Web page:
Abduction case officers face action
Officers from the Metropolitan Police are to face misconduct proceedings after mistakenly handing over a toddler to a stranger, the Independent Police Complaints Commission (IPCC) said.
Audrey Nyanol, aged 18 months at the time of the incident on December 17 last year, was handed over to a woman believed to be a member of her family.
But the woman police gave the child to - Ania Mulange - had never seen the 18-month-old before.
Two police constables and three police sergeants will face hearings for failures of duty, an IPCC spokeswoman said.
The mistake prompted an extensive search with the toddler being found safe and well three days later. Mulange was later convicted of abduction.
A Met spokesman said: "The MPS (Metropolitan Police Service) regrets the mistakes that were made on that day and apologise to the family of Audrey Nyanol for the distress, worry and upset that was caused as a direct result of the police shortcomings that led to Audrey being abducted.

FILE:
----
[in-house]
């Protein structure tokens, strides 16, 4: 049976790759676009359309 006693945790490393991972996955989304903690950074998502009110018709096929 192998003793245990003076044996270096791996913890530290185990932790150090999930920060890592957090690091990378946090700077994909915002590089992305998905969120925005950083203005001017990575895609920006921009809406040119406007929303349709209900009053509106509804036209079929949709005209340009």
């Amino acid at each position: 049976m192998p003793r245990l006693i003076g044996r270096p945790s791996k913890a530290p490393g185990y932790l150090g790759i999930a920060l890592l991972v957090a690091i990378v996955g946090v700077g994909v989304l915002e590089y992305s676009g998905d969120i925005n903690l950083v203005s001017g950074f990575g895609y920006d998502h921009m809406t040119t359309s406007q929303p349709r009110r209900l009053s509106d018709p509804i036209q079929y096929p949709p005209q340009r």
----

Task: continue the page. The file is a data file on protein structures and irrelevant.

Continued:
"Whilst apologising, the MPS would also like it to be made very clear that the female involved in the abduction, Ms Mulange, did not have any previous knowledge of or relationship with any member of Audrey's family, and that no member of the family was responsible in any way for the events that led to Audrey's abduction."
The incident unfolded after the baby's mother Cynthia Boakye was arrested at her home for alleged immigration offences and taken to Walworth Police Station in south-east London. No-one was at the address who could look after the child so she was also taken to the police station.
Arrangements were then made for a relative to come to the police station and collect Audrey. Later that morning a woman came into the station's reception area and after being spoken to by officers was handed the child.
It was not until an hour later, when the intended carer came to the station, that the mistake was realised.